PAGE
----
April 9, 2020
  • 3:53 pm Fun Meal Prep Idea: Yellow-Colored Lunch Box
  • 3:53 pm Gilbert’s on Main serves New York Style Deli in Bellevue – KING 5 Evening
  • 3:53 pm Keto diet Meatballs with tomato sauce ASMR cooking No talking
  • 3:53 pm John’s Texas Tenderloin Roulade
  • 2:53 pm Why You Should Try “Cook Once Eat Twice” Meal Prep | What We Ate Over a Weekend (Healthy Recipes)
You Should Know About The KETO Diet!

The Keto diet involves going long spells on
extremely low (no higher than 30g per day) to almost zero g per day of carbs and increasing
your fats to a really high level (to the point where they may make up as much as 65% of your
daily macronutrients intake.) The idea behind this is to get your body into a state of ketosis.
In this state of ketosis, the body is supposed to be more inclined to use fat for energy-
and research says it does just this. Depleting your carbohydrate/glycogen liver stores and
then moving onto fat for fuel means you should end up being shredded. You then follow this basic platform from say
Monday until Sat 12 pm (afternoon) (or Sat 7 pm, depending on whose version you read).
Then from this time until 12 midnight Sunday night (so up to 36 hours later) do your massive
carb up… (Some say, and this will also be dictated
by your body type, that you can go nuts in the carb up and eat anything you want and
then there are those that more wisely- in my view- prescribe still sticking to the clean
carbs even during your carb up.) So calculating your numbers is as simple as
the following… Calculate your required maintenance level
of daily calories… (if you are looking to drop quickly use 13-
I would not advise this if you want a more level drop in body fat use 15 and if you are
going to actually attempt to maintain or possibly put on some lean muscle mass then use 17) Bodyweight in pounds x 15=a Protein for the day 1g per body weight in
pounds=b Bx4=c (c=number of calories allotted to your
daily protein allowance). a-c=d (d=amount of calories to be allotted
to fat intake). D/9=g per day of fat to be consumed. The end calculation should leave you with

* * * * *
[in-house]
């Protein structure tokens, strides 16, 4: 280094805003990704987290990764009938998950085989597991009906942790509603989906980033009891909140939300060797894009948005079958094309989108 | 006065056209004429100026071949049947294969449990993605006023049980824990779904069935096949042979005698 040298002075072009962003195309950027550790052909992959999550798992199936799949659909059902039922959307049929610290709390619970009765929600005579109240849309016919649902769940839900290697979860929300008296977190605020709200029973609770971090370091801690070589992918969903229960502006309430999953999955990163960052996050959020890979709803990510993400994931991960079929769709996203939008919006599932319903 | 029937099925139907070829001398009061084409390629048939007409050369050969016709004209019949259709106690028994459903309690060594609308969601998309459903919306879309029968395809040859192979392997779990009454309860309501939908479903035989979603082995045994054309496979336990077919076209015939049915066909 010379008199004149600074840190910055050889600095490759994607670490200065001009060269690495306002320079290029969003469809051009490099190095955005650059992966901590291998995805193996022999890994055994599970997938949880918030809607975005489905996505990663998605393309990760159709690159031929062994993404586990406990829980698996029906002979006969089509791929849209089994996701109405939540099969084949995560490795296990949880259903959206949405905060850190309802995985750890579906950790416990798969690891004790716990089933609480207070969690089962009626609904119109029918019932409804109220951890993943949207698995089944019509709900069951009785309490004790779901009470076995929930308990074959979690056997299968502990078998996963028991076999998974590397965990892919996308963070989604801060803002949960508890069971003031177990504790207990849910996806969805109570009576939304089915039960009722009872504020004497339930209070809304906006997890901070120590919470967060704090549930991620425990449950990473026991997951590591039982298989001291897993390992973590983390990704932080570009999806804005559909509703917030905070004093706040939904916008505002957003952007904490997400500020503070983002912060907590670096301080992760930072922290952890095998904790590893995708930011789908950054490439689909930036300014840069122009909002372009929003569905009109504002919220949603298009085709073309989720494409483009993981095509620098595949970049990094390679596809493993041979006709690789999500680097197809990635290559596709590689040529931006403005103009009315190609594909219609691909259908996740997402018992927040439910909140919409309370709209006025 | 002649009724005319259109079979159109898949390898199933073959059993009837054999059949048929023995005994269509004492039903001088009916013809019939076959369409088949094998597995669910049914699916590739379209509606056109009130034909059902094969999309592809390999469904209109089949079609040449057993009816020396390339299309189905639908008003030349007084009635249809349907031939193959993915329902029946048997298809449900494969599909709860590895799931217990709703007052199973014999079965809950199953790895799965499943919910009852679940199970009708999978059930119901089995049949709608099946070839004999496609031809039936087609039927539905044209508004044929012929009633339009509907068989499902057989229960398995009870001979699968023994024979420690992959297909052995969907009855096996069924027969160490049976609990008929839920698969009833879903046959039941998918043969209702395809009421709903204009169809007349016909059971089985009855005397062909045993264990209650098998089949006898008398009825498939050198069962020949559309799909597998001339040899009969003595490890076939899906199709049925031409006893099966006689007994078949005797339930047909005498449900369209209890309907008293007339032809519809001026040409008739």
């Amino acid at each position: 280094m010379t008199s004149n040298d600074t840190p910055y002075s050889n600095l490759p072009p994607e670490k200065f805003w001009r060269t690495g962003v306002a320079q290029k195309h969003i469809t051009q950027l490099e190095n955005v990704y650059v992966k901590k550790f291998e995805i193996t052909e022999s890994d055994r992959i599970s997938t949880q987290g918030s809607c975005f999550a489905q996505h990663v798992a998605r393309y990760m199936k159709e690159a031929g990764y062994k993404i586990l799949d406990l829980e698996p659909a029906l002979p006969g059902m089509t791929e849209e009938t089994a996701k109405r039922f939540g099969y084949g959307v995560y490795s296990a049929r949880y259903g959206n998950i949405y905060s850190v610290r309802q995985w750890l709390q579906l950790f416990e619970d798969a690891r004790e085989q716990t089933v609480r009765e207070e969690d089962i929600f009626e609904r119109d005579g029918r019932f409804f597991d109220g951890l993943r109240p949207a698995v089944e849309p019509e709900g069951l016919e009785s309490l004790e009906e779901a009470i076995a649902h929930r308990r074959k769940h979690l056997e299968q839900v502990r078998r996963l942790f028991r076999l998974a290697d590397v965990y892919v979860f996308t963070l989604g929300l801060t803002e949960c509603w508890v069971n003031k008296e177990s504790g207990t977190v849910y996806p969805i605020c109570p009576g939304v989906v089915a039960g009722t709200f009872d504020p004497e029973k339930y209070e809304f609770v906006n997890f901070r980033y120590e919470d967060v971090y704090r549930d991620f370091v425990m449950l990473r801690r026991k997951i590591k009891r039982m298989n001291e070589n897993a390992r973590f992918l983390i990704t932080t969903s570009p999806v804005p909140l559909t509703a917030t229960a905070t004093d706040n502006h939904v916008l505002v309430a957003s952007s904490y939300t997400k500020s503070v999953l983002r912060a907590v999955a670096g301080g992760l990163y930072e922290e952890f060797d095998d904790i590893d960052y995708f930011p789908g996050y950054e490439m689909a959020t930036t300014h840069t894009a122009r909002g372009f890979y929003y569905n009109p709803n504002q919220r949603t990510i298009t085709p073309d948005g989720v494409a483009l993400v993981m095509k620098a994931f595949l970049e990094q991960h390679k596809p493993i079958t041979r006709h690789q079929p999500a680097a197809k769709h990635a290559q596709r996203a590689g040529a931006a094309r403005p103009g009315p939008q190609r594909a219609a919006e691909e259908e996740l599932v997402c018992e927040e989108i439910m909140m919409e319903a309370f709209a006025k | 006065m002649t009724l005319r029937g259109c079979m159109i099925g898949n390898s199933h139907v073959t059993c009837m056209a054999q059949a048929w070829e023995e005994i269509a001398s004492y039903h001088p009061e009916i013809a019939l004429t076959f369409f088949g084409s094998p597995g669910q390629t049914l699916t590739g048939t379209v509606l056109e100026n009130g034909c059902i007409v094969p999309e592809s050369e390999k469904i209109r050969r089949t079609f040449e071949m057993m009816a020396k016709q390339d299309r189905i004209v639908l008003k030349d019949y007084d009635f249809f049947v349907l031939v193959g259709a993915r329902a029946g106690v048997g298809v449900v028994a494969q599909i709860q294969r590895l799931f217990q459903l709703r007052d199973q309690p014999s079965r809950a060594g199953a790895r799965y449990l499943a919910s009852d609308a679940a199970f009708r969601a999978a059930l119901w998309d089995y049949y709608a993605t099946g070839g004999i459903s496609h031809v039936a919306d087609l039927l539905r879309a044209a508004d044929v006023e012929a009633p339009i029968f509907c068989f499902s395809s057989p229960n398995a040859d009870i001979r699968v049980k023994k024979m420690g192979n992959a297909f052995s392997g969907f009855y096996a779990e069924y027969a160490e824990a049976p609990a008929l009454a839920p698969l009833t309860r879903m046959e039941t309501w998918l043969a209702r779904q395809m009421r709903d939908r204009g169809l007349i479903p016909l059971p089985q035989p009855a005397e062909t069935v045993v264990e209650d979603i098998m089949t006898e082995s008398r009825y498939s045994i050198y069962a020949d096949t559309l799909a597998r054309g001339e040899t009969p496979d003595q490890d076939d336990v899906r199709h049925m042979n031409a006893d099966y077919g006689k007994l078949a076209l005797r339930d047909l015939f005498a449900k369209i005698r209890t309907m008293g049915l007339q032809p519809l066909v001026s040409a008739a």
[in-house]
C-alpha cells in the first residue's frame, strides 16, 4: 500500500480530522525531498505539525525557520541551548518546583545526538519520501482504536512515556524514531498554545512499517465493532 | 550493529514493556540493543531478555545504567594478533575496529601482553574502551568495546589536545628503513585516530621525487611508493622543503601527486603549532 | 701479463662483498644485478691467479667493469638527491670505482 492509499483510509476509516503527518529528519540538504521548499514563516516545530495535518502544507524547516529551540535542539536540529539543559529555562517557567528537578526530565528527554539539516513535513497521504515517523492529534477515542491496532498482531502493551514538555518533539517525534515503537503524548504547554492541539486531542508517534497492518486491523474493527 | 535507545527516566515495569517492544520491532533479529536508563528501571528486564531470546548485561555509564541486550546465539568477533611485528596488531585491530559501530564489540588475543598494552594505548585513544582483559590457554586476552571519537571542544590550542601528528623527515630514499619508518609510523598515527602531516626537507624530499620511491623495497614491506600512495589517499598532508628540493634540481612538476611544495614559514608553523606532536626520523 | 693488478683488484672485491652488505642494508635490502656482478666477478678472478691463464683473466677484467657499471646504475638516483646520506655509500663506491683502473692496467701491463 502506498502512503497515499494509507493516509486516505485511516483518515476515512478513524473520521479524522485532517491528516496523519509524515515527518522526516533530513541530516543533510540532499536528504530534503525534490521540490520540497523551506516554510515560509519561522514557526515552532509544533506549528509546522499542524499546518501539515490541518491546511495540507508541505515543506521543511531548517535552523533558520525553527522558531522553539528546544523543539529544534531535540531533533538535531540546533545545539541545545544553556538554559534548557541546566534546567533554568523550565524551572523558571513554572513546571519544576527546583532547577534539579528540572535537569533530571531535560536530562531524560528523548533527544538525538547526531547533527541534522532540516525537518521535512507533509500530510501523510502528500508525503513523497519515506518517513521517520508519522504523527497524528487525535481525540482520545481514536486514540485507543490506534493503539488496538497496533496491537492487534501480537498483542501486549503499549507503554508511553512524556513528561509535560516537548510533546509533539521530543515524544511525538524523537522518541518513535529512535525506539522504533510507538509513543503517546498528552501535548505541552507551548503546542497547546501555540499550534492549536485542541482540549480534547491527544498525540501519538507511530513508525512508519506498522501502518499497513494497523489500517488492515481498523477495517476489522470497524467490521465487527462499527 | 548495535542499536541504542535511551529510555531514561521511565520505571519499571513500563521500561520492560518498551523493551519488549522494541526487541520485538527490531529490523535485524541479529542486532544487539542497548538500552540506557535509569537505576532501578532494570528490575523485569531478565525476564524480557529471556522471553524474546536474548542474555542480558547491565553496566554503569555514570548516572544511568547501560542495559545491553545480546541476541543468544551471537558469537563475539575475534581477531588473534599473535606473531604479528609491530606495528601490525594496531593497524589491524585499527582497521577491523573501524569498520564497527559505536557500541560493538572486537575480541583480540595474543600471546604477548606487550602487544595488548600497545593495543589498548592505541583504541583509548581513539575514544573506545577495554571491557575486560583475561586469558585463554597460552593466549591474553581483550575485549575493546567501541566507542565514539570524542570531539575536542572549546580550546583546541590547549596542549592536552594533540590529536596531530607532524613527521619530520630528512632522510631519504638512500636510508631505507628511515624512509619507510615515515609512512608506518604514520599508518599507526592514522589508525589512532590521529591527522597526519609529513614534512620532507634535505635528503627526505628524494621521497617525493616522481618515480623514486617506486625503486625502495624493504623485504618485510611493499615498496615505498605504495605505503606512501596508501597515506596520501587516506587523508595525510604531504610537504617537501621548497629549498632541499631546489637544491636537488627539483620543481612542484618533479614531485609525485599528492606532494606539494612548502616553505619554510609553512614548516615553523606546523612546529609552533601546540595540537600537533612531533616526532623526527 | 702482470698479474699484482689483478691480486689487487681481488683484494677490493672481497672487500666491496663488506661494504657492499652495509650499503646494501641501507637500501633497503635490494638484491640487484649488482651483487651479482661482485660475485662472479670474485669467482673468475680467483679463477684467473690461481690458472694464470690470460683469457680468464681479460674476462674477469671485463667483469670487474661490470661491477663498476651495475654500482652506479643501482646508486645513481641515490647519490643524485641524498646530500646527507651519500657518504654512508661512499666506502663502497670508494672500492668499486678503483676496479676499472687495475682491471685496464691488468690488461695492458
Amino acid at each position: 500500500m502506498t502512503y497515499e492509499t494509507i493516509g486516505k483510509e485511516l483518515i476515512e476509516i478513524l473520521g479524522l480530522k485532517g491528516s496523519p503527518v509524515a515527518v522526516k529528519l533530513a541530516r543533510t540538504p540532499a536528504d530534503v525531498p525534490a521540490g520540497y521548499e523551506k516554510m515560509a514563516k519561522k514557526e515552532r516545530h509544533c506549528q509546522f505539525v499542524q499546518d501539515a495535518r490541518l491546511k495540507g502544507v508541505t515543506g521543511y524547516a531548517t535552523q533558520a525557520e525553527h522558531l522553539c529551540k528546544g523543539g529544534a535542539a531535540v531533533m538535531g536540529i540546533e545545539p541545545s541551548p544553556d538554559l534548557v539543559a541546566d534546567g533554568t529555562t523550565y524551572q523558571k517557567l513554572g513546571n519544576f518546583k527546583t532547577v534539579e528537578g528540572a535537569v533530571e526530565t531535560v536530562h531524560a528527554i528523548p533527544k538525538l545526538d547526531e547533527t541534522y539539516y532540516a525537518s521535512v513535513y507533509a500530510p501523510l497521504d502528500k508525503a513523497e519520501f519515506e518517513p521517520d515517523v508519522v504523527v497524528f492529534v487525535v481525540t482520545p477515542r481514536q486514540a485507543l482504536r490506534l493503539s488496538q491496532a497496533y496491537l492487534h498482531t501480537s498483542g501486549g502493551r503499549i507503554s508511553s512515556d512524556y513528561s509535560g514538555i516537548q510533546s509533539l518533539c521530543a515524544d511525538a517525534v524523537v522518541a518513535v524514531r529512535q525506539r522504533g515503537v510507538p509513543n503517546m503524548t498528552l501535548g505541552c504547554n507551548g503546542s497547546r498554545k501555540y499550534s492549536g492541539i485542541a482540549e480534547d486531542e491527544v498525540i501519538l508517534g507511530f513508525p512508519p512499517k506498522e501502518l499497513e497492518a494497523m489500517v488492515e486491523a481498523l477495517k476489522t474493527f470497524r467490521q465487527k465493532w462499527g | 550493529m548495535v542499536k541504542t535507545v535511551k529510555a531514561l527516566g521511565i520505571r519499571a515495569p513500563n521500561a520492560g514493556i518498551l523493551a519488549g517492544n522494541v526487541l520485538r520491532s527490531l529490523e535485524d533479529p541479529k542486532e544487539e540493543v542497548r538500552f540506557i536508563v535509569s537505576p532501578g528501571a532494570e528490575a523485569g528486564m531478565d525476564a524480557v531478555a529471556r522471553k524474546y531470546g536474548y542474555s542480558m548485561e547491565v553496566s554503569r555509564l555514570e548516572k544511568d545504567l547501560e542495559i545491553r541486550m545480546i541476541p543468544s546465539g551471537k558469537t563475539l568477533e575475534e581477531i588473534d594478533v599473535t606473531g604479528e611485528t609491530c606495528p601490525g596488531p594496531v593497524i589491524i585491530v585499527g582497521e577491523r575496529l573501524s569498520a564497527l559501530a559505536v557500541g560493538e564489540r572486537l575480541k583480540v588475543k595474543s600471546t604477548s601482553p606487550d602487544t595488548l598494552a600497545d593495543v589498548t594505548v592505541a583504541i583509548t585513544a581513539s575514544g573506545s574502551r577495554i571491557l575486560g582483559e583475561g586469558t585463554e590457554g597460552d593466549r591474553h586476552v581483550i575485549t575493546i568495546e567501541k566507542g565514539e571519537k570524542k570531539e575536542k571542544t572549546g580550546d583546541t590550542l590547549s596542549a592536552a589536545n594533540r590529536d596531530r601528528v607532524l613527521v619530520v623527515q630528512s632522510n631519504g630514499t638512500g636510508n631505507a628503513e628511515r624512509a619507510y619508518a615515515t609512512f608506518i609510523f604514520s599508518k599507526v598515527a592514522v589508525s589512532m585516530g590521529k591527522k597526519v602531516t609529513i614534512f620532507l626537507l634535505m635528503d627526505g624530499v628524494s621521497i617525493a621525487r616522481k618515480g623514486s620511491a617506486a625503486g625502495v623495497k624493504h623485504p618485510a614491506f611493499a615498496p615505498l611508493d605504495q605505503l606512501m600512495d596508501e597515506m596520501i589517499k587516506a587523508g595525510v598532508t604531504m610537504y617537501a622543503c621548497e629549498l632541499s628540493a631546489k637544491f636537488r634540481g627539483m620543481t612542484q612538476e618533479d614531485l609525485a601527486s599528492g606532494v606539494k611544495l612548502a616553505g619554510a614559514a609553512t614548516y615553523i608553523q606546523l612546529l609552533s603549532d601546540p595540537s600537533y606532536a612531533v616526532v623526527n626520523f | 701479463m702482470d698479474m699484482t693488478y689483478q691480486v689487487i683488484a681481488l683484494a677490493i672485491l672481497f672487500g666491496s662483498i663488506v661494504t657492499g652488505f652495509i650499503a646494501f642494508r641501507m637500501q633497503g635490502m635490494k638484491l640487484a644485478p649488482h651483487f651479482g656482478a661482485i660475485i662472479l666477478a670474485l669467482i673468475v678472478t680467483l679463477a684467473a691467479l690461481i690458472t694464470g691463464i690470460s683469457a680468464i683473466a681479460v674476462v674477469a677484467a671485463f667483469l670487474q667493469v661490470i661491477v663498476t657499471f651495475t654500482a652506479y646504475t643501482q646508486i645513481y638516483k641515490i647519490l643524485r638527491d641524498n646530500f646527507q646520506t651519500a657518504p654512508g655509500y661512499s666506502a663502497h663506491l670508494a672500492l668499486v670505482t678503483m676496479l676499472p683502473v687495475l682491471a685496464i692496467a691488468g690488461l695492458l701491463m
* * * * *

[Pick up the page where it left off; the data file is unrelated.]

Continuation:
a very high number for your fat intake. Now for those of you wondering about energy
levels… Especially for training because there are no carbs, with there being such
a high amount of fat in the diet you feel quite full and the fat is a very good fuel
source for your body. (One adaptation that I have made is to actually have a nice fish
fillet about an hour before I train and I find it gives me enough energy to get through
my workout.) (I am aware of the arguments made to not have fats 2-3 hrs otherwise of
training. While I won’t have fats 2-3 hrs after training as I want quick absorption
and blood flow then, I see no issue with slowing everything down before training so my body
has access to a slow-digesting energy source). Continuing with general guidelines… There are some that say to have a 30g carb
intake immediately after training- just enough to fill liver glycogen levels. And then there
are those that say having even as much as that may push you out of ketosis- the state
you are trying to maintain. As I have done the post-workout shake for the last 8+ years
of my training I have decided to try the “no post-workout” route! I figure I may as well
try! During my carb-up period- for the sake of
those who would like to know if you can get in shape and sill eat the things you want
(in moderation)- for the first six weeks I will be relaxed about what I eat in this period
but then the following 6 weeks I will only eat clean carbs. I also like to make sure that the first workout
of the week- as in a Monday morning workout- is a nice long full hour of work so I start
cutting into the liver glycogen already. I also make sure to have one last really grueling
workout on Saturday before my carb up. And I am eating a lot of fish, eggs, olive
oil and beef! Click the link in the description and begin
the weight loss program right now!

Randall Smitham